Of course,

Even if USF does want to make the move, Buckhorn said the Legislature and Board of Governors would need to approve it, and money for the project would have to be lined up.

Which is a point that must be considered.

USF officials say they are still weighing whether to expand on their current campus or build in downtown Tampa. But members of the Florida Board of Governors’ facility committee said USF risks missing out on state construction money in the next legislative session if it doesn’t make up its mind by the end of the year.

“This committee will not vote on anything it doesn’t feel comfortable with,” said committee member Mori Hosseini.

USF President Judy Genshaft told members she expected a decision in the next couple of months. The board submits its list of recommended funding priorities to the Legislature in January.

Which, in due course, brought up something else:

USF officials on Wednesday threw another complication in the mix. If the medical school does indeed go downtown, USF would consider adding another project to downtown: the proposed $50-million USF Heart Health Institute that already has a planned location on the current campus on the main campus, on Bruce B. Downs Boulevard.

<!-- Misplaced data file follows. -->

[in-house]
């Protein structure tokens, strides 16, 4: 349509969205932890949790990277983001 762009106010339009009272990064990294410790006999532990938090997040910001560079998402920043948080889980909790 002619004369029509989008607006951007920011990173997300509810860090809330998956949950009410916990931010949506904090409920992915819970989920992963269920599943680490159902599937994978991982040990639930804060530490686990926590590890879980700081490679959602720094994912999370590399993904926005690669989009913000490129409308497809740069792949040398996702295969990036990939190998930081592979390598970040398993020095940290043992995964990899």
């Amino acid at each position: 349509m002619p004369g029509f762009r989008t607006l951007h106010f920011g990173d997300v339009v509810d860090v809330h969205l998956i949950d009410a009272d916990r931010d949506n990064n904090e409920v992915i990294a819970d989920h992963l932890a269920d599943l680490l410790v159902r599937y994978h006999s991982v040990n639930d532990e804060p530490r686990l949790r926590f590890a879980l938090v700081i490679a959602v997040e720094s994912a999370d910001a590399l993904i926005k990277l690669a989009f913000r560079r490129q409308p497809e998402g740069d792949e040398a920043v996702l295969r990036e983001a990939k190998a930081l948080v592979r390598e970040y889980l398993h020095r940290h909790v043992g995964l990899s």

After the meeting, Genshaft said it would make sense to move the heart institute with the medical school. The heart institute has already received $34 million in state funds and needs another $15.8 million next year for construction to begin.

But moving that project from its current proposed site would likely require additional state permission since the costs might change, said medical school Dean Charles Lockwood.